I was looking at the antique bracelets I have and noticed that two different types of clasps stood out, namely, padlocks and buckles. Starting with the bracelets with padlocks, sometimes the padlock is shaped as a heart, other times, it is more the square shape of a real padlock.
This lovely coral and gold bracelet dates from the late Georgian/early Victorian and has a heart padlock is The coral links have been beautifully carved. The heart padlock has coral on one side and a compartment for hair on the other side.
The most common type of padlocked bracelet is the gate link bracelet. The name ‘gate link’ arises from the fact that the links look like the bars in a gate and fences in rural England. It is believed that gate link bracelets symbolize love, fidelity and security as the gate can be locked using the padlock.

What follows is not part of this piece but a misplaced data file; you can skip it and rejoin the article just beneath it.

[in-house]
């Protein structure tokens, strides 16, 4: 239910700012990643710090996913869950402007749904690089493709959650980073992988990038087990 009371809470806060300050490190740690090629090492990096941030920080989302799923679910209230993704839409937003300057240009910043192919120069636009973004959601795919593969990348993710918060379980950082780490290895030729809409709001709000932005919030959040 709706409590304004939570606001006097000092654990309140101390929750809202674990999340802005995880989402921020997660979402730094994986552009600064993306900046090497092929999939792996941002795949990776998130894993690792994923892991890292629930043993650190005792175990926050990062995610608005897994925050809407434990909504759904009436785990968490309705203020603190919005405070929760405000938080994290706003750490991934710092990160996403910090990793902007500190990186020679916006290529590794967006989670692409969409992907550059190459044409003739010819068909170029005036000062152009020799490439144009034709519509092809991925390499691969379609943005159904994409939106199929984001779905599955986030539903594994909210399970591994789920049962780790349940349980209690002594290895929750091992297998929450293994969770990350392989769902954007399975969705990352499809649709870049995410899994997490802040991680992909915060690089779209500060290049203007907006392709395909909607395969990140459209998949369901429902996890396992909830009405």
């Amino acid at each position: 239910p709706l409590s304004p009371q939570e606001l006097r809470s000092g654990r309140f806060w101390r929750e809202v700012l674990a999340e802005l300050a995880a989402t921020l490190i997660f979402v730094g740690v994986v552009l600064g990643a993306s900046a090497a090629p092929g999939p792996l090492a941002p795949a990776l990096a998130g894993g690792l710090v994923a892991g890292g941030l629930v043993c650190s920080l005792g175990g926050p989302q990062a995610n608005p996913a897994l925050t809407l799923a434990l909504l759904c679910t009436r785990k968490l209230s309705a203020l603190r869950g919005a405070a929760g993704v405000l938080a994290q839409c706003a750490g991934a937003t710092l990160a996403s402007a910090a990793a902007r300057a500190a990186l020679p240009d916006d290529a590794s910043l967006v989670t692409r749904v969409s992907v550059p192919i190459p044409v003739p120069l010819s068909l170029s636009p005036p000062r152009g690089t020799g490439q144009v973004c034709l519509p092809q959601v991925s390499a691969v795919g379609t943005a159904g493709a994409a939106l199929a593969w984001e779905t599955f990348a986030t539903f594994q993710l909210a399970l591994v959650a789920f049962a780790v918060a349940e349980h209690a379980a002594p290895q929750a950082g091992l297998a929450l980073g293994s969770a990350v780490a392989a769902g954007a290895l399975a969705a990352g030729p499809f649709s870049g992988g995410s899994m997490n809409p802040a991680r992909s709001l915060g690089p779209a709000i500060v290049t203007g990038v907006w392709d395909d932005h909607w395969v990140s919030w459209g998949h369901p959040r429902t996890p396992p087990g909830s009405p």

As I said earlier, not every padlock is a heart shape. One of the silver Scottish agate bracelets at the top of the post has a traditional padlock shape and the jet bracelet below is also a squarish shape.
The second type of bracelet clasp I wanted to talk about is the buckle clasp. It is said that Queen Victoria popularised the use of buckles in jewellery. As a member of the Order of the Garter, she was eligible to wear the garter, part of the insignia for the Order, but it was usually worn on the leg by men. She had an armlet made as a garter with a buckle. From this, bracelets and rings with buckles emerged.
The bracelet below is a more delicate piece. Handmade in the Art Deco period, it is a finely woven bracelet with turquoise detailing around the buckle, the end of the strap and the safety guard.
The styles of the two types of the clasps are quite different but each makes a statement.